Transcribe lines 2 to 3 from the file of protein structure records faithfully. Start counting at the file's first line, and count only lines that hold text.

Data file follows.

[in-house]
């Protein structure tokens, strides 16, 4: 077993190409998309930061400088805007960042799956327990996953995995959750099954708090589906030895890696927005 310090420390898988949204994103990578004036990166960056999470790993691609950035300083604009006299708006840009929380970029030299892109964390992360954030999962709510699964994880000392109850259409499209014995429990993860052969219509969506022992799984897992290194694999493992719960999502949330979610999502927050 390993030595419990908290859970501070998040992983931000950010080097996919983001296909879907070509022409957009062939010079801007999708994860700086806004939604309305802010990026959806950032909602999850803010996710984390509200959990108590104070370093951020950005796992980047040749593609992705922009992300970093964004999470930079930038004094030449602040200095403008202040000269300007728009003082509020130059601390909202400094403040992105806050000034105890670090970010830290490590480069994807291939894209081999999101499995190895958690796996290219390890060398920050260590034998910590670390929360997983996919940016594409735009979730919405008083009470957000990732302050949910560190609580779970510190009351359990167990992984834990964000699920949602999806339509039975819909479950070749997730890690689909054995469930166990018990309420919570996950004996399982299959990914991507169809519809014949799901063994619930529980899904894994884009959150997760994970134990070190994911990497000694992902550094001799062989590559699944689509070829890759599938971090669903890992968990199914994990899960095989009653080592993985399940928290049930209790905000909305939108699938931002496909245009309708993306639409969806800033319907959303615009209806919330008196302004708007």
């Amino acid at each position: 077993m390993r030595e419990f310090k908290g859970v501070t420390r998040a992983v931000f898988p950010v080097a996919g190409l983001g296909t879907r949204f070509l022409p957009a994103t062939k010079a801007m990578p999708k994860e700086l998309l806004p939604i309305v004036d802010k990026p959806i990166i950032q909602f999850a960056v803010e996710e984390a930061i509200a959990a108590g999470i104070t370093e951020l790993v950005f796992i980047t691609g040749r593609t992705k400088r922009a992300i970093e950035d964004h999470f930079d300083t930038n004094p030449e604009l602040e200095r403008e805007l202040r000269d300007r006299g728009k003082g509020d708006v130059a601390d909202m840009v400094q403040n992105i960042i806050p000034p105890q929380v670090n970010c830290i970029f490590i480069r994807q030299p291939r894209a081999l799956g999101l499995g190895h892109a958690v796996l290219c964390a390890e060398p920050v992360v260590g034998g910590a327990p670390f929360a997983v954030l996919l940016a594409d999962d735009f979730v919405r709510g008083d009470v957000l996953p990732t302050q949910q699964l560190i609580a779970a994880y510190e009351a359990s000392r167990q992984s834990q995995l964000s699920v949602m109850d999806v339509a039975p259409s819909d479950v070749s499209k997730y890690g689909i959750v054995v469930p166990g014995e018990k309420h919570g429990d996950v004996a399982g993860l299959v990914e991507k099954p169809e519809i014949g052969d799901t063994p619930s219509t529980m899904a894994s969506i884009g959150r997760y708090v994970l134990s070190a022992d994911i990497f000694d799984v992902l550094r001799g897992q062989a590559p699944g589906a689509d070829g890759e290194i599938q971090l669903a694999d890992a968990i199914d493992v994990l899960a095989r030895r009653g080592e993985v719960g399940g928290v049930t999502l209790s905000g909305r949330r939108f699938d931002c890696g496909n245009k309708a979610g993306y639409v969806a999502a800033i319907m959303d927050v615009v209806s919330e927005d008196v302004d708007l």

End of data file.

């Protein structure tokens, strides 16, 4: 077993190409998309930061400088805007960042799956327990996953995995959750099954708090589906030895890696927005 310090420390898988949204994103990578004036990166960056999470790993691609950035300083604009006299708006840009929380970029030299892109964390992360954030999962709510699964994880000392109850259409499209014995429990993860052969219509969506022992799984897992290194694999493992719960999502949330979610999502927050 390993030595419990908290859970501070998040992983931000950010080097996919983001296909879907070509022409957009062939010079801007999708994860700086806004939604309305802010990026959806950032909602999850803010996710984390509200959990108590104070370093951020950005796992980047040749593609992705922009992300970093964004999470930079930038004094030449602040200095403008202040000269300007728009003082509020130059601390909202400094403040992105806050000034105890670090970010830290490590480069994807291939894209081999999101499995190895958690796996290219390890060398920050260590034998910590670390929360997983996919940016594409735009979730919405008083009470957000990732302050949910560190609580779970510190009351359990167990992984834990964000699920949602999806339509039975819909479950070749997730890690689909054995469930166990018990309420919570996950004996399982299959990914991507169809519809014949799901063994619930529980899904894994884009959150997760994970134990070190994911990497000694992902550094001799062989590559699944689509070829890759599938971090669903890992968990199914994990899960095989009653080592993985399940928290049930209790905000909305939108699938931002496909245009309708993306639409969806800033319907959303615009209806919330008196302004708007």
């Amino acid at each position: 077993m390993r030595e419990f310090k908290g859970v501070t420390r998040a992983v931000f898988p950010v080097a996919g190409l983001g296909t879907r949204f070509l022409p957009a994103t062939k010079a801007m990578p999708k994860e700086l998309l806004p939604i309305v004036d802010k990026p959806i990166i950032q909602f999850a960056v803010e996710e984390a930061i509200a959990a108590g999470i104070t370093e951020l790993v950005f796992i980047t691609g040749r593609t992705k400088r922009a992300i970093e950035d964004h999470f930079d300083t930038n004094p030449e604009l602040e200095r403008e805007l202040r000269d300007r006299g728009k003082g509020d708006v130059a601390d909202m840009v400094q403040n992105i960042i806050p000034p105890q929380v670090n970010c830290i970029f490590i480069r994807q030299p291939r894209a081999l799956g999101l499995g190895h892109a958690v796996l290219c964390a390890e060398p920050v992360v260590g034998g910590a327990p670390f929360a997983v954030l996919l940016a594409d999962d735009f979730v919405r709510g008083d009470v957000l996953p990732t302050q949910q699964l560190i609580a779970a994880y510190e009351a359990s000392r167990q992984s834990q995995l964000s699920v949602m109850d999806v339509a039975p259409s819909d479950v070749s499209k997730y890690g689909i959750v054995v469930p166990g014995e018990k309420h919570g429990d996950v004996a399982g993860l299959v990914e991507k099954p169809e519809i014949g052969d799901t063994p619930s219509t529980m899904a894994s969506i884009g959150r997760y708090v994970l134990s070190a022992d994911i990497f000694d799984v992902l550094r001799g897992q062989a590559p699944g589906a689509d070829g890759e290194i599938q971090l669903a694999d890992a968990i199914d493992v994990l899960a095989r030895r009653g080592e993985v719960g399940g928290v049930t999502l209790s905000g909305r949330r939108f699938d931002c890696g496909n245009k309708a979610g993306y639409v969806a999502a800033i319907m959303d927050v615009v209806s919330e927005d008196v302004d708007l």